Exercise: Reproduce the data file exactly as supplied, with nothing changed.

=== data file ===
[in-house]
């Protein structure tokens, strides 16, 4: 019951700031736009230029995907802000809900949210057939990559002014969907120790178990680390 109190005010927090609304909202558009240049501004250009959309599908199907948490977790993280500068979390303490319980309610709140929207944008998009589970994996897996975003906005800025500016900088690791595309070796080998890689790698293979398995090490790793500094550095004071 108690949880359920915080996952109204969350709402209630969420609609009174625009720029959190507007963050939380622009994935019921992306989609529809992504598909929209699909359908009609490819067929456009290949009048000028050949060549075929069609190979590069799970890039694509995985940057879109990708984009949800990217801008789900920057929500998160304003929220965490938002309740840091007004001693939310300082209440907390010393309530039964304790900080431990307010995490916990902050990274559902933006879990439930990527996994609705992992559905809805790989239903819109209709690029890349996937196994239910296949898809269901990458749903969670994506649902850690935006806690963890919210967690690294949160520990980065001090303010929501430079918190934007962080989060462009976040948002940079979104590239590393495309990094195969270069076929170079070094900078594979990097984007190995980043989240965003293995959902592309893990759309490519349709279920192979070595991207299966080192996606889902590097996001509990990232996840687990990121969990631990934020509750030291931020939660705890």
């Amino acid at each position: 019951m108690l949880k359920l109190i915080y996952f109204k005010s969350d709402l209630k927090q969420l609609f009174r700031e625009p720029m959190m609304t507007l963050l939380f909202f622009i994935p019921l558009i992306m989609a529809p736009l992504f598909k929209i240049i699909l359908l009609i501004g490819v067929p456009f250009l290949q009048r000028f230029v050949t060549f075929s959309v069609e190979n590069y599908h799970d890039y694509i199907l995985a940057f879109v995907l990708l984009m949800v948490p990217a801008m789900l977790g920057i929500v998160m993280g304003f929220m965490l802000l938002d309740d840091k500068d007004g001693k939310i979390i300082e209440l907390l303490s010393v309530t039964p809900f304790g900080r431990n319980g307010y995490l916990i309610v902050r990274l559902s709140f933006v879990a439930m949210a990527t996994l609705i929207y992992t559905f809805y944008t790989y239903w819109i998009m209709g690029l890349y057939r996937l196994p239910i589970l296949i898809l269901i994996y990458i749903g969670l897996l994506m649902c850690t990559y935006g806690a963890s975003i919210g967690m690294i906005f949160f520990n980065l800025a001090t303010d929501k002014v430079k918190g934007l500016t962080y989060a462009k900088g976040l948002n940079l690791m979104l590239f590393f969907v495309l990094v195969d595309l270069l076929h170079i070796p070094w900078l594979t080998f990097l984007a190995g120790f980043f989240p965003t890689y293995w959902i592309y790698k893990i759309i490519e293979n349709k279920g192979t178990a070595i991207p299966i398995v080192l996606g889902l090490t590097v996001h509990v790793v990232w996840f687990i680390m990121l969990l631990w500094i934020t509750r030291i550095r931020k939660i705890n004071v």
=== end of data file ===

[in-house]
């Protein structure tokens, strides 16, 4: 019951700031736009230029995907802000809900949210057939990559002014969907120790178990680390 109190005010927090609304909202558009240049501004250009959309599908199907948490977790993280500068979390303490319980309610709140929207944008998009589970994996897996975003906005800025500016900088690791595309070796080998890689790698293979398995090490790793500094550095004071 108690949880359920915080996952109204969350709402209630969420609609009174625009720029959190507007963050939380622009994935019921992306989609529809992504598909929209699909359908009609490819067929456009290949009048000028050949060549075929069609190979590069799970890039694509995985940057879109990708984009949800990217801008789900920057929500998160304003929220965490938002309740840091007004001693939310300082209440907390010393309530039964304790900080431990307010995490916990902050990274559902933006879990439930990527996994609705992992559905809805790989239903819109209709690029890349996937196994239910296949898809269901990458749903969670994506649902850690935006806690963890919210967690690294949160520990980065001090303010929501430079918190934007962080989060462009976040948002940079979104590239590393495309990094195969270069076929170079070094900078594979990097984007190995980043989240965003293995959902592309893990759309490519349709279920192979070595991207299966080192996606889902590097996001509990990232996840687990990121969990631990934020509750030291931020939660705890």
């Amino acid at each position: 019951m108690l949880k359920l109190i915080y996952f109204k005010s969350d709402l209630k927090q969420l609609f009174r700031e625009p720029m959190m609304t507007l963050l939380f909202f622009i994935p019921l558009i992306m989609a529809p736009l992504f598909k929209i240049i699909l359908l009609i501004g490819v067929p456009f250009l290949q009048r000028f230029v050949t060549f075929s959309v069609e190979n590069y599908h799970d890039y694509i199907l995985a940057f879109v995907l990708l984009m949800v948490p990217a801008m789900l977790g920057i929500v998160m993280g304003f929220m965490l802000l938002d309740d840091k500068d007004g001693k939310i979390i300082e209440l907390l303490s010393v309530t039964p809900f304790g900080r431990n319980g307010y995490l916990i309610v902050r990274l559902s709140f933006v879990a439930m949210a990527t996994l609705i929207y992992t559905f809805y944008t790989y239903w819109i998009m209709g690029l890349y057939r996937l196994p239910i589970l296949i898809l269901i994996y990458i749903g969670l897996l994506m649902c850690t990559y935006g806690a963890s975003i919210g967690m690294i906005f949160f520990n980065l800025a001090t303010d929501k002014v430079k918190g934007l500016t962080y989060a462009k900088g976040l948002n940079l690791m979104l590239f590393f969907v495309l990094v195969d595309l270069l076929h170079i070796p070094w900078l594979t080998f990097l984007a190995g120790f980043f989240p965003t890689y293995w959902i592309y790698k893990i759309i490519e293979n349709k279920g192979t178990a070595i991207p299966i398995v080192l996606g889902l090490t590097v996001h509990v790793v990232w996840f687990i680390m990121l969990l631990w500094i934020t509750r030291i550095r931020k939660i705890n004071v």